Where is God When I Need Him?

So we look at God in this way—He either has total control so that He can
keep us safe OR He gave us free will (which many equate with NO control)
because He wants us to choose (read “like”) Him.

But, as with parenting, these extremes are not where the truth is found.

Grace-Based Discipline is about being comfortable in your authority—so
comfortable that you can be both kind and firm, and comfortable with letting
your children learn from their own mistakes AS WELL AS your instruction.
The Greek word for “obey” carries with it the implied meaning that the person
being obeyed has earned the trust and respect of the person doing the obeying.
Obedience is voluntary. Instruction to obey—both God and parents—is
spoken to the reader; the one who is being told to do the obeying. And just as
there is no Biblical instruction for a parent to make their child obey, there is no
Biblical principle that God makes us obey. God neither controls us nor lets us
go our own way and hopes we get it right so that we like Him. He doesn’t fear
us, or strive to please us. He simply IS God and believes with full confidence
that this is enough—that we need Him and either know it or will come to. He is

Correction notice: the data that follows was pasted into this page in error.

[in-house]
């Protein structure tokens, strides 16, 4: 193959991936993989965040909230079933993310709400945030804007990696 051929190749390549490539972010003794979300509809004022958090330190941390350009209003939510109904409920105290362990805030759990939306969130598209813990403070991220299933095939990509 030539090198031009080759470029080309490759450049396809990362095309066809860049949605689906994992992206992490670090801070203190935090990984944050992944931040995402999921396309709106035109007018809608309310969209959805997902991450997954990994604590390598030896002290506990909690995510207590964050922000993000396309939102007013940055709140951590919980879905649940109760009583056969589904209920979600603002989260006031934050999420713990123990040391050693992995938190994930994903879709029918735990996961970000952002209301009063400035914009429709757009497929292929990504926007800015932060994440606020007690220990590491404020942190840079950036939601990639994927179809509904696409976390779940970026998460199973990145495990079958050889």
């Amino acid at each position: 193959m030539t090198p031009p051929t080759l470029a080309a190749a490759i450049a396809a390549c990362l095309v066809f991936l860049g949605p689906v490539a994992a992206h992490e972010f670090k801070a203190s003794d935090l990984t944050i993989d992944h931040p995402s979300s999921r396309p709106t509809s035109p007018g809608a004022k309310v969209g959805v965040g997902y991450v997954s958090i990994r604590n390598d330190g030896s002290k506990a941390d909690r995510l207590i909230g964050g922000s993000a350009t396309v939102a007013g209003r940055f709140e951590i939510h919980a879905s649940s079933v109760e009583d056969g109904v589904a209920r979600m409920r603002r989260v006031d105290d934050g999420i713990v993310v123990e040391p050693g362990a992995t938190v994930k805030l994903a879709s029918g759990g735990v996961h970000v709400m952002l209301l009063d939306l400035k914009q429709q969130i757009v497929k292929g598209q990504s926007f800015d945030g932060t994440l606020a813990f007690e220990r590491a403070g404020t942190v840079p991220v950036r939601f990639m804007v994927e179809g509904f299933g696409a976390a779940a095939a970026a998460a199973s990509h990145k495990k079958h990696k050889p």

faithful, and trustworthy, and woos us, then gives us freedom to make our own

I believe it takes great strength to watch while your child makes a poor choice,
to bite your tongue and let them learn from their mistake, to embrace them
without an “I told you so” when they learn. I believe it takes greater strength for
the God of the universe to sit and watch while His children make
mistakes—even as great as wishing He were dead and running away. I believe
that God set up natural consequences and then chooses to let them run their
course. I believe He can intervene, even that He does intervene, but that’s not
the way He set it up to be. He doesn’t micromanage. He leads. He doesn’t
make us wear a helmet to explore. He tells us that we need the helmet of
salvation and then lets us decide whether or not to put it on. Same with the rest
of our full armor of God.

So does all suffering mean we’ve messed up and are experiencing the natural
consequences of our choices?

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